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5 Retail Trends We Predict for 2021

Jan 19, 2021 4 min

If there’s only one thing 2020 drove home, it’s that we’re living in unpredictable times. Still, the uncertainty and fluctuation that hit retailers over the last year didn’t necessarily change our view at RELEX of the direction our industry is moving in. If anything, 2020 has perhaps brought some of our predictions to bear sooner than we had thought.

As we look forward to 2021, I think it’s still worthwhile to share what we at RELEX believe our retail partners around the world will need to focus on in the year to come.

1. Omnichannel Efficiency Will Be More Important than Ever

The importance of omnichannel efficiency has been clear for some time already, but the COVID-19 pandemic has forced the hand of many retailers who had not yet prioritized it. The pandemic, with its lockdowns and social distancing requirements, has pushed unprecedented numbers of consumers over the learning threshold for omnichannel shopping, whether home delivery or curbside pickup.

Many retailers had to scramble to establish new ordering and fulfillment channels to maintain or capture market share. Shoppers have largely been enthusiastic about this new level of convenience, and they’re unlikely to abandon these new shopping habits entirely, even after pandemic restrictions have passed. While some demand will certainly return to traditional brick-and-mortar channels in 2021, retailers must not let their omnichannel progress from the past year go to waste.

Because running omnichannel services is neither cheap nor easy, retailers need to figure out how to ensure efficient omnichannel operations, or else they risk thinner and thinner margins as their omnichannel business grows. In 2021, retailers will work on managing these new channels efficiently with low cost, high availability, and fast, accurate fulfillment.

2. Retailers Need More Adaptable Supply Chains

We’ve been hearing a lot about the need for “resilient supply chains” this year, but I prefer to talk about adaptable supply chains instead. Retail isn’t going to see just some bumps in the road that we need to bounce back from—we need to be able to fundamentally adapt to continued, real change.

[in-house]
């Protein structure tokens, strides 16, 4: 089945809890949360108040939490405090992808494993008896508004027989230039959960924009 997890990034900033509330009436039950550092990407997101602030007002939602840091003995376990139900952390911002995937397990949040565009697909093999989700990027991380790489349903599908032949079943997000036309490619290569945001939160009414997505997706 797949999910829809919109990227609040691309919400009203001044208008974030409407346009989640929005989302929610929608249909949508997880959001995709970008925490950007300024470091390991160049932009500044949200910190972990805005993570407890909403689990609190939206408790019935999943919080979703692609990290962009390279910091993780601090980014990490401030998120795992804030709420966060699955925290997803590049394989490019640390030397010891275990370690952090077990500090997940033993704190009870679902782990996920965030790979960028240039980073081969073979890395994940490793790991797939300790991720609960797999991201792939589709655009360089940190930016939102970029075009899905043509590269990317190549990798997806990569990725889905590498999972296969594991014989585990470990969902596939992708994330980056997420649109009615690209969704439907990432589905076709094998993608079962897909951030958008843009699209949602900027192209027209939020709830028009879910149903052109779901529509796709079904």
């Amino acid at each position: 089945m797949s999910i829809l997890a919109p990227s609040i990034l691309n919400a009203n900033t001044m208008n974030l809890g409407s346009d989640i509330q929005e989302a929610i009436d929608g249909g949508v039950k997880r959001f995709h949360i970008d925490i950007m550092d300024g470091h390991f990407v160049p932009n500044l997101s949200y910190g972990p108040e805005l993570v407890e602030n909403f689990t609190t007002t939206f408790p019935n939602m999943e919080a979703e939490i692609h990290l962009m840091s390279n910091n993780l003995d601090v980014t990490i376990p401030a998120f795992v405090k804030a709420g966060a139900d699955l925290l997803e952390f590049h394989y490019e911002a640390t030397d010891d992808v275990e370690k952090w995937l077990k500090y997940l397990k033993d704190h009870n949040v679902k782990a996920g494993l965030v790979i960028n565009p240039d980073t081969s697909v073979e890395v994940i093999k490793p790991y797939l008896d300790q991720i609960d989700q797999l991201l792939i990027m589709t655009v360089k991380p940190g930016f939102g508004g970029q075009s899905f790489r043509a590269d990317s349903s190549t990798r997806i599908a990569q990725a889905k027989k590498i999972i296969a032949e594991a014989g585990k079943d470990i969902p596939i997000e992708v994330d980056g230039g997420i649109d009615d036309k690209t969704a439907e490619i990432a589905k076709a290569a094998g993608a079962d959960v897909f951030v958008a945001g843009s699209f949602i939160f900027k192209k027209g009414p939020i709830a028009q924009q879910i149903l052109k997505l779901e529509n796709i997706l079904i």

The demand surges that hit retailers in the acute phase of the COVID-19 pandemic revealed how even large, sophisticated retailers struggled to adapt their supply chains quickly enough to meet new demand patterns. While essential retail supply chains were able to prevent any catastrophic shortages, months of availability problems made clear that supply chain adaptability needed to become higher priority.

To move toward true supply chain adaptability that will prepare them against future shocks, retailers will work toward improving visibility into their inventories and demand. This needs to happen at the item level and for each fulfillment channel offered. Retailers who do this will gain the ability to react quickly to future demand and supply change and redirect their inventory to wherever it’s needed most.

3. AI Becomes a Must-Have

Traditional time-series forecasting, which uses historical data to model future demand, was already growing outdated as the speed of change in retail accelerated. However, with the short and long-term demand shifts caused by COVID-19, those models will unfortunately be even less useful for retailers trying to calculate future demand.